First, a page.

But many recipes for lemon curd begin by beating the eggs with the sugar. What sets this one apart is the early addition of the fat. “What we cood have here is that the butter is coating the protein molecules pretty well,” says food scientist and Fine Cooking contributing editor Shirley O. Corriher. The coating of fat helps protect the eggs from the acid in the lemon juice.
The electric mixer gives you further insurance, adds Corriher. The vigorous beating denatures the proteins in the eggs, partially “cooking” or tempering them so that they won’t curdle as easily when heated.
A few tips for best results
With the right utensils and technique, you can make perfect lemon curd every time.
Use a heavy-based, nonreactive saucepan
Stainless steel, anodized aluminum, and enamel all work well. Some materials, such as plain aluminum or unlined copper, will react with the acid in the lemons, discoloring the curd and giving it a metallic flavor.
Stir the sauce often to keep it creamy and to prevent burning
Stirring the mixture keeps the protein molecules in the eggs from bonding too tightly, resulting in a creamy, rather than solid, curd. Be sure to scrape the spoon along the seam where the bottom and the sides of the pot meet — an area prone to burning.
Don’t let the curd boil
Boiling can cause the curd to curdle. Take your time and keep the heat moderate. Eventually the curd will thicken to the proper consistency. The curd is cooked when it reaches 170°F, but you can see that it’s cooked when your finger leaves a clear path on the back of a spoon (see photo at right). The curd will continue to thicken as it cools. For a double recipe, use a large saucepan and allow for additional cooking time.
Lemon curd freezes well
Tightly covered, lemon curd will last about a week in the refrigerator. Because I always like to have some lemon curd on hand, I often make a batch and freeze it; it will last for months tightly covered in the freezer. It doesn’t freeze solid, which means you can spoon out exactly what you need when you need it.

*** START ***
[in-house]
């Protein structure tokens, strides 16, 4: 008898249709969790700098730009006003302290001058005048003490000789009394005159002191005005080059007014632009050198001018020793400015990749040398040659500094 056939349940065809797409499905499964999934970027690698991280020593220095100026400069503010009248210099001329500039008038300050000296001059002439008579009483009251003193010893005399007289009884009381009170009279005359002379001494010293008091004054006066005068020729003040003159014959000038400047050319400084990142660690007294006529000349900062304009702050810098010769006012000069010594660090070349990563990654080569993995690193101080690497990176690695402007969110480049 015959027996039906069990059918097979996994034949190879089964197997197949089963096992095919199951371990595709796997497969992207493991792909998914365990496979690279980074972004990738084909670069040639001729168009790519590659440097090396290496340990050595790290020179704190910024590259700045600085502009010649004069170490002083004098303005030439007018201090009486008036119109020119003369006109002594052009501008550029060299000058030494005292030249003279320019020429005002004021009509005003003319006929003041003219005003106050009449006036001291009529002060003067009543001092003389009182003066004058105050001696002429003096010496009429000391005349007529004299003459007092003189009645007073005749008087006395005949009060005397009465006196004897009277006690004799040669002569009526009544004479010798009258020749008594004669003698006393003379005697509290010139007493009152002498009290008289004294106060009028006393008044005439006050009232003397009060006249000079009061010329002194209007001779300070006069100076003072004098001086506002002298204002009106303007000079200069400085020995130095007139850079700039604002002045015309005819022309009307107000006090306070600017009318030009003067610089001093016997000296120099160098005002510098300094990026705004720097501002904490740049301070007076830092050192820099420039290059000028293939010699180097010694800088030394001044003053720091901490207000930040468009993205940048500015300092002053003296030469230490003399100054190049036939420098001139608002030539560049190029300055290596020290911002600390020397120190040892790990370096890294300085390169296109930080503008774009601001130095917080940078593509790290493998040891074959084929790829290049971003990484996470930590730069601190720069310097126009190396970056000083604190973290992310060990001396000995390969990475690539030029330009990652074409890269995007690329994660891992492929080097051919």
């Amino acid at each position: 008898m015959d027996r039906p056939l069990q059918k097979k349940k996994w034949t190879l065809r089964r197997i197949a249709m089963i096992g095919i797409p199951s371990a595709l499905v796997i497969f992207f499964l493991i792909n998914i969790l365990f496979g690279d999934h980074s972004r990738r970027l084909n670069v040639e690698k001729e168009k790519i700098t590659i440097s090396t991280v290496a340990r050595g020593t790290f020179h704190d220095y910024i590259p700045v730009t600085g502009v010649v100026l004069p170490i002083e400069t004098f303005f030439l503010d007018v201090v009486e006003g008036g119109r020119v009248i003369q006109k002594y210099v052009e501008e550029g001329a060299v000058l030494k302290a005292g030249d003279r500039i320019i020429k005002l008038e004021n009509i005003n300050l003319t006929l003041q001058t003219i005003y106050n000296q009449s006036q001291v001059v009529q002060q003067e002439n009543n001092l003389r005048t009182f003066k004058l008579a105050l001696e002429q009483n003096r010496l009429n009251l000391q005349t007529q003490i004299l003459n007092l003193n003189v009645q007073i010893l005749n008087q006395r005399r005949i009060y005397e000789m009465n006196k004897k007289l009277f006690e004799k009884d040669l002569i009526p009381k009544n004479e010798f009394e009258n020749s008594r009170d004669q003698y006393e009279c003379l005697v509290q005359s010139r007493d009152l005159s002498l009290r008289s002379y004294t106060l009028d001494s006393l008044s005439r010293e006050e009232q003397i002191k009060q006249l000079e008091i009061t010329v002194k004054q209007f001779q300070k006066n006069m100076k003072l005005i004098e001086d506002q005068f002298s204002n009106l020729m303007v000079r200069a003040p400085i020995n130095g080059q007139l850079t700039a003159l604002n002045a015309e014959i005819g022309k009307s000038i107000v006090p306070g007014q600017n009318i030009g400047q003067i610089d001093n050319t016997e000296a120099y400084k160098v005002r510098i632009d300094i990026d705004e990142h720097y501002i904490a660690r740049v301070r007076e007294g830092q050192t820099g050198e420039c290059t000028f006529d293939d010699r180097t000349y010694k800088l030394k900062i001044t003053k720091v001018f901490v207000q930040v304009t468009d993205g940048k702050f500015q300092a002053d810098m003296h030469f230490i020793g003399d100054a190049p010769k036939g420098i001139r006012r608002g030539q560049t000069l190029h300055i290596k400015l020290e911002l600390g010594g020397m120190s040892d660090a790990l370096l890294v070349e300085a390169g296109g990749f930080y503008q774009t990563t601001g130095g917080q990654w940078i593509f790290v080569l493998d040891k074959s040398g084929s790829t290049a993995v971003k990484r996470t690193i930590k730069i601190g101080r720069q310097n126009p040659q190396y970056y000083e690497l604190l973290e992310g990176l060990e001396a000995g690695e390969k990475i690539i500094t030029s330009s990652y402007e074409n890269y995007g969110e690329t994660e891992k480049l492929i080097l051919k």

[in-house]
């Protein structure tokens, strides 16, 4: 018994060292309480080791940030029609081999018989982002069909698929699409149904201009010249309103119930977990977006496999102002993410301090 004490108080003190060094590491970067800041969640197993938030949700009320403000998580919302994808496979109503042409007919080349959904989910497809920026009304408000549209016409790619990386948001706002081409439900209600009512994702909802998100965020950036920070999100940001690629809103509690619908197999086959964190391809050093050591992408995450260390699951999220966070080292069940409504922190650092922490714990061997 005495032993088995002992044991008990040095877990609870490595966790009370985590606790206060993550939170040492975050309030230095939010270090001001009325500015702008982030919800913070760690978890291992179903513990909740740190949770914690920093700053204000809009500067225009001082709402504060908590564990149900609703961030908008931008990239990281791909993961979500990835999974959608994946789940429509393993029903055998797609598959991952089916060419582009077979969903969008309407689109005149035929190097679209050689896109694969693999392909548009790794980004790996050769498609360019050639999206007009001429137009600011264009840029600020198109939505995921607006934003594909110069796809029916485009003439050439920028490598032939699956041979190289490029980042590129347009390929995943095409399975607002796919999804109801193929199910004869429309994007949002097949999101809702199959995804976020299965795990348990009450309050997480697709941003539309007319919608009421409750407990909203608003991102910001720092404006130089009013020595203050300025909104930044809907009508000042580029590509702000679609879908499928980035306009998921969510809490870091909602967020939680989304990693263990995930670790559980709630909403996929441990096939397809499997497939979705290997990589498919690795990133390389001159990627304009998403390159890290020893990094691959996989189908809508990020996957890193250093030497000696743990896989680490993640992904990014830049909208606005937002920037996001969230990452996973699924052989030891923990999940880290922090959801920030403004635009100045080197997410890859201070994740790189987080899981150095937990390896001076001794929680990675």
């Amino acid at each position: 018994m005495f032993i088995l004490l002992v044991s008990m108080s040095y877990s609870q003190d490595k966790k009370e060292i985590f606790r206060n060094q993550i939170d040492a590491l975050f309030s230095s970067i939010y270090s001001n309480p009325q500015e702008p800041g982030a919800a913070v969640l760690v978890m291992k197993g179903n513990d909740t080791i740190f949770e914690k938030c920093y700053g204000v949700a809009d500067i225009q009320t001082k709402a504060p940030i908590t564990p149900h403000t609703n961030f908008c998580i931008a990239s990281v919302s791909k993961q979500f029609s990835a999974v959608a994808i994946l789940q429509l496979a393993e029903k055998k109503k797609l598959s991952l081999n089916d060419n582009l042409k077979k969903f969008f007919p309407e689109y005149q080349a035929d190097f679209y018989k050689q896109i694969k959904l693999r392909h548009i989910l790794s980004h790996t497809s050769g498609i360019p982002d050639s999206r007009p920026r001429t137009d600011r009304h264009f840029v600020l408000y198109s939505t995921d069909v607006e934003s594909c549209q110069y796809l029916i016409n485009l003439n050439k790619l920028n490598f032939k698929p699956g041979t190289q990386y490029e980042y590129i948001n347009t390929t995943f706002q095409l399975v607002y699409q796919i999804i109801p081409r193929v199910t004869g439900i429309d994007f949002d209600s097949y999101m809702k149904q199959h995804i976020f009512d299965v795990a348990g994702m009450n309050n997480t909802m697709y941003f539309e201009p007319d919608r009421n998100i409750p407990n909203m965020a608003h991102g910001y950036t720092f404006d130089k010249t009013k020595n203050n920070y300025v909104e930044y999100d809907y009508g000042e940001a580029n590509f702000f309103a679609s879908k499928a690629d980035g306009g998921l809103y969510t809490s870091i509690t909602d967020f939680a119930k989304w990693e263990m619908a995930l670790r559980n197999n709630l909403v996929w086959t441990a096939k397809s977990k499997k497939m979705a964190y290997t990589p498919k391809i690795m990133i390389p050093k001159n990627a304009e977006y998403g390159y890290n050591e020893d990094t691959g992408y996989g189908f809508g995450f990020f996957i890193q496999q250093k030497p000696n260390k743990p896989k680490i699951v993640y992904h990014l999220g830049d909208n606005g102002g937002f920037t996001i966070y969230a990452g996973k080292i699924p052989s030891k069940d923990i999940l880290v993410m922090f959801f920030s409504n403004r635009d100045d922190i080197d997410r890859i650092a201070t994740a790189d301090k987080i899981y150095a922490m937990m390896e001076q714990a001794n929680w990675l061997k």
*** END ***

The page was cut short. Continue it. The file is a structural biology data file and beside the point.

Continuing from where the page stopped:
Finally, though lemon curd is my favorite, I also enjoy curd made from limes, which make a soft, cream-colored curd with flecks of green zest.
Five great ways to enjoy lemon curd
Make pretty sandwich cookies using lemon curd. Macaroons, butter cookies, and nut wafers all taste great with lemon curd spread between them.
Swirl lemon curd into cheesecake. Spoon a cup of room-temperature lemon curd in drops over an unbaked cheesecake. Use a butter knife to cut the curd into the cake to marbleize is before baking according to your recipe.
Fill tiny tarts with lemon curd. Bake your favorite butter pastry in mini muffin tins. Fill the baked tart shells with cold lemon curd and top with berries and cream. You can also bake the filled tarts for 15 minutes in a 325°F oven. Baking the curd firms the custard and gives it a deep golden color. These, too, may be topped with whipped cream or a light dusting of confectioners’ sugar.
Spread lemon curd between the layers of a cake. For a double lemon flavor, top the cake with a fluffy icing made by beating a cup of heavy cream and a teaspoon of vanilla extract until the cream begins to thicken, and then beating in a cup of cold lemon curd until the cream forms soft peaks.
Make a pretty lemon parfait. In a clear dessert bowl or glass, alternate layers of frozen lemon curd with the whipped cream-lemon curd mixture described above. Or substitute vanilla ice cream for the cream-curd mixture to make a lemon curd sundae.